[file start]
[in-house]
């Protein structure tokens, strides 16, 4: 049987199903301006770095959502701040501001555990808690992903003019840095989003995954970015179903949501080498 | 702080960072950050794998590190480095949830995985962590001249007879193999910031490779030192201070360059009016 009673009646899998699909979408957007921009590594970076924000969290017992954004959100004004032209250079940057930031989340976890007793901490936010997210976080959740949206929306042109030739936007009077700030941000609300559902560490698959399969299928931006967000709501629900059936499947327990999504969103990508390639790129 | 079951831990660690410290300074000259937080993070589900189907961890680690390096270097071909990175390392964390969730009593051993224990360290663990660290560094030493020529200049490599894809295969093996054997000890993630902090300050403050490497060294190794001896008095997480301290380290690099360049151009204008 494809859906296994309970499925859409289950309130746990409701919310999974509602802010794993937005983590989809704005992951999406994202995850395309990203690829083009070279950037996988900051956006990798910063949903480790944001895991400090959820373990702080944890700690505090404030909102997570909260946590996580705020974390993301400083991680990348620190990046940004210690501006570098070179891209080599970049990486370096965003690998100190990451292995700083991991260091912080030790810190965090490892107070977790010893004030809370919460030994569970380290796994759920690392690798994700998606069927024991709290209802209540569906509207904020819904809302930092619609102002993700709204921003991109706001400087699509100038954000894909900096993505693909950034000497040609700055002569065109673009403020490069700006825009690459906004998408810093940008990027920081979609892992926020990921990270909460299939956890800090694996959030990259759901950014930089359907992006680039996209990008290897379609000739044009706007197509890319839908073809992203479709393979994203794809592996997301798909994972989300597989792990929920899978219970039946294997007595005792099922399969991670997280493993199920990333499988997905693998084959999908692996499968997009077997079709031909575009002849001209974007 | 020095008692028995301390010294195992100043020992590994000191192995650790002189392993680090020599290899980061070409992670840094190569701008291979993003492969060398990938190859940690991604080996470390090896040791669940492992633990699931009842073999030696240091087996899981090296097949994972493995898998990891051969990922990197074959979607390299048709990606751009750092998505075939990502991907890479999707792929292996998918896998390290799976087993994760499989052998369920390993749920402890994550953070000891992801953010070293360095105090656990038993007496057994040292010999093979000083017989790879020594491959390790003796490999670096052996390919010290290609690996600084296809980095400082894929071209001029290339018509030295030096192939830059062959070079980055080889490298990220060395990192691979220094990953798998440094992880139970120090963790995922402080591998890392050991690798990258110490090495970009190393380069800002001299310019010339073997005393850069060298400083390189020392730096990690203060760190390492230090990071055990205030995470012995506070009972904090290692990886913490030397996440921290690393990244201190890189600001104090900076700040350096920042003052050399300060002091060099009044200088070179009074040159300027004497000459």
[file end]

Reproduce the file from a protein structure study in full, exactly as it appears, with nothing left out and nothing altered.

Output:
[in-house]
């Protein structure tokens, strides 16, 4: 049987199903301006770095959502701040501001555990808690992903003019840095989003995954970015179903949501080498 | 702080960072950050794998590190480095949830995985962590001249007879193999910031490779030192201070360059009016 009673009646899998699909979408957007921009590594970076924000969290017992954004959100004004032209250079940057930031989340976890007793901490936010997210976080959740949206929306042109030739936007009077700030941000609300559902560490698959399969299928931006967000709501629900059936499947327990999504969103990508390639790129 | 079951831990660690410290300074000259937080993070589900189907961890680690390096270097071909990175390392964390969730009593051993224990360290663990660290560094030493020529200049490599894809295969093996054997000890993630902090300050403050490497060294190794001896008095997480301290380290690099360049151009204008 494809859906296994309970499925859409289950309130746990409701919310999974509602802010794993937005983590989809704005992951999406994202995850395309990203690829083009070279950037996988900051956006990798910063949903480790944001895991400090959820373990702080944890700690505090404030909102997570909260946590996580705020974390993301400083991680990348620190990046940004210690501006570098070179891209080599970049990486370096965003690998100190990451292995700083991991260091912080030790810190965090490892107070977790010893004030809370919460030994569970380290796994759920690392690798994700998606069927024991709290209802209540569906509207904020819904809302930092619609102002993700709204921003991109706001400087699509100038954000894909900096993505693909950034000497040609700055002569065109673009403020490069700006825009690459906004998408810093940008990027920081979609892992926020990921990270909460299939956890800090694996959030990259759901950014930089359907992006680039996209990008290897379609000739044009706007197509890319839908073809992203479709393979994203794809592996997301798909994972989300597989792990929920899978219970039946294997007595005792099922399969991670997280493993199920990333499988997905693998084959999908692996499968997009077997079709031909575009002849001209974007 | 020095008692028995301390010294195992100043020992590994000191192995650790002189392993680090020599290899980061070409992670840094190569701008291979993003492969060398990938190859940690991604080996470390090896040791669940492992633990699931009842073999030696240091087996899981090296097949994972493995898998990891051969990922990197074959979607390299048709990606751009750092998505075939990502991907890479999707792929292996998918896998390290799976087993994760499989052998369920390993749920402890994550953070000891992801953010070293360095105090656990038993007496057994040292010999093979000083017989790879020594491959390790003796490999670096052996390919010290290609690996600084296809980095400082894929071209001029290339018509030295030096192939830059062959070079980055080889490298990220060395990192691979220094990953798998440094992880139970120090963790995922402080591998890392050991690798990258110490090495970009190393380069800002001299310019010339073997005393850069060298400083390189020392730096990690203060760190390492230090990071055990205030995470012995506070009972904090290692990886913490030397996440921290690393990244201190890189600001104090900076700040350096920042003052050399300060002091060099009044200088070179009074040159300027004497000459």